PFAS may be found all around you. You likely have several products containing PFAS in your house. They have been found polluting soil and have been a major cause of water contamination throughout the country. As many as 97 percent of people living in the United States may have PFAS in their bloodstreams, according to the U.S. National Health and Nutrition Examination Survey.

How Exposure to Forever Chemicals Occurs Infographic
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Is There a Safe Level of Exposure?

Regulators in the United States still have not established a legal safe limit for exposure to PFAS. The U.S. Environmental Protection Agency announced in February 2019 that it was finally starting the process.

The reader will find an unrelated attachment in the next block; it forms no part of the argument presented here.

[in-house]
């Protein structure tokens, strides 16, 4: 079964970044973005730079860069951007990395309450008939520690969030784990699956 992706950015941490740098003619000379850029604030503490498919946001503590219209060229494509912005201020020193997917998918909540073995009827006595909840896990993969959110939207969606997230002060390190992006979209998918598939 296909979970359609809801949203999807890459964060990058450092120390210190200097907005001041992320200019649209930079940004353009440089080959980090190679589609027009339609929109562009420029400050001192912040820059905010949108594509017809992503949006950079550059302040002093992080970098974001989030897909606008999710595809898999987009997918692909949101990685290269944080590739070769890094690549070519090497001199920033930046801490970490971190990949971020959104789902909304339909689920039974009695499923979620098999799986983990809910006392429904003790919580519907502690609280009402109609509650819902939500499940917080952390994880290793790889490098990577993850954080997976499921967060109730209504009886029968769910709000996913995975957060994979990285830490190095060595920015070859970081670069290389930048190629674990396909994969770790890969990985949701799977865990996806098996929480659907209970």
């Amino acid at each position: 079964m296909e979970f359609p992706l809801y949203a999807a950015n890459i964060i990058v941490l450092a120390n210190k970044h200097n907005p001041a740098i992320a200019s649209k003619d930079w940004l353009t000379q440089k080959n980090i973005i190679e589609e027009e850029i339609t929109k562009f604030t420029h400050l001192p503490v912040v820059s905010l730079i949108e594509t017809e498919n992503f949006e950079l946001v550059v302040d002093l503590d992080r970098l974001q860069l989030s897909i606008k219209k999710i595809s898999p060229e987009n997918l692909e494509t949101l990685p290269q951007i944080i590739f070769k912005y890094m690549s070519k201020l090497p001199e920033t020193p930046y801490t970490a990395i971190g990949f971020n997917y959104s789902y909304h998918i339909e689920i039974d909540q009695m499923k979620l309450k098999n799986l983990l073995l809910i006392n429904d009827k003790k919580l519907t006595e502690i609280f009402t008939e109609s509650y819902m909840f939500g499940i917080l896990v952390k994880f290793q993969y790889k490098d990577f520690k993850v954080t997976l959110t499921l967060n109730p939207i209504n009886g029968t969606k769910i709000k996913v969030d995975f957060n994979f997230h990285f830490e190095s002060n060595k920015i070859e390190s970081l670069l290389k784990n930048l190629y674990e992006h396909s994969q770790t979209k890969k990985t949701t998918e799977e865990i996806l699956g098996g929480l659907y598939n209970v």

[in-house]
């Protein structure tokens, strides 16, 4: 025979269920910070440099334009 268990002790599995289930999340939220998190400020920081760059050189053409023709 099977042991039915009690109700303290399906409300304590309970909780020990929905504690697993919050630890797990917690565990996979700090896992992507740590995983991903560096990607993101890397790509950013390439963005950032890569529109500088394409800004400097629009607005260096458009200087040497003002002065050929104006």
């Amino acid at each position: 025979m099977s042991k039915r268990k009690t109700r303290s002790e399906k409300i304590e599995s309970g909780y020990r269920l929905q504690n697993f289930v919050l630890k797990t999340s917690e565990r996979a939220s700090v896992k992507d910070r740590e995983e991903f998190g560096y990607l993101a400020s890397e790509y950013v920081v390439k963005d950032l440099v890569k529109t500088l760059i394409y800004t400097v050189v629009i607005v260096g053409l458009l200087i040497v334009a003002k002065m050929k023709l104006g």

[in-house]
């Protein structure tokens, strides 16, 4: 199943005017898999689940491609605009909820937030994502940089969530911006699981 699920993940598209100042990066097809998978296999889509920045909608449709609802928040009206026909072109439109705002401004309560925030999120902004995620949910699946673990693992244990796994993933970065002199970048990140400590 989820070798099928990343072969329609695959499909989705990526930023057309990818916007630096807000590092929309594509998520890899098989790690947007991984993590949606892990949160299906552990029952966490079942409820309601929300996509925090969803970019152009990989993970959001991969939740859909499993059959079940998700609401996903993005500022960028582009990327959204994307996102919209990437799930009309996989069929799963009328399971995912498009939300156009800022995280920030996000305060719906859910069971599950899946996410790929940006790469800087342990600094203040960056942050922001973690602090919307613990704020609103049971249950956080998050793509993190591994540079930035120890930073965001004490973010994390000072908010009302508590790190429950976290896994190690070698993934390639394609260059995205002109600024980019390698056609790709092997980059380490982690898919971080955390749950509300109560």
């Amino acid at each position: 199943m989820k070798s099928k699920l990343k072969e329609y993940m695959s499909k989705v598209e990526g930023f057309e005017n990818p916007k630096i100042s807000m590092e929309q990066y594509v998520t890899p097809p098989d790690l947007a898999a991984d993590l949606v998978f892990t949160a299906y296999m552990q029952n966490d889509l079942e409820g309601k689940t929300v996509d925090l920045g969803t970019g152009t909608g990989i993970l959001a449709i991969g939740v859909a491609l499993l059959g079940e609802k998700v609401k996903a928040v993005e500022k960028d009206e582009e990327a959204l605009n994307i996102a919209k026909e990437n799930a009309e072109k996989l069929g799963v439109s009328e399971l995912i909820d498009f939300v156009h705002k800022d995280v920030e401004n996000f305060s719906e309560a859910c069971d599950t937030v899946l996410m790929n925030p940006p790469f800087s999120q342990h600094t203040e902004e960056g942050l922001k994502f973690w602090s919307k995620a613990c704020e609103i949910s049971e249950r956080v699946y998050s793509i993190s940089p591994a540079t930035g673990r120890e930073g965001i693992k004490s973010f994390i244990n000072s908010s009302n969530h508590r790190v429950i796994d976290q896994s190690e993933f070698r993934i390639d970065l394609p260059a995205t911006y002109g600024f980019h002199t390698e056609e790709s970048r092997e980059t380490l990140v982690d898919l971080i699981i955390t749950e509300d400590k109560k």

“We are moving forward with several important actions, including the maximum contaminant level process, that will help affected communities better monitor, detect, and address PFAS,” EPA Administrator Andrew Wheeler stated on the agency’s website.

The EPA did lower a nonbinding limit for some PFAS in 2016. That was set at 70 parts per trillion. To get an idea of how small that amount is, think of it as 70 grains of sand in an Olympic-sized swimming pool or as traveling just 35 feet on a 93 million mile trip to the sun.

But the U.S. Centers for Disease Control and Prevention has warned that PFAS can cause health problems in far smaller amounts.

Drinking Water Contamination

There has been increased concern of PFAS contamination in drinking water since the EPA required water systems to test for 10 of the chemicals. The testing, conducted between 2013 and 2015, found that about 1 in every 100 water systems in the country tested above the nonbinding limit for at least one PFAS on the EPA’s list.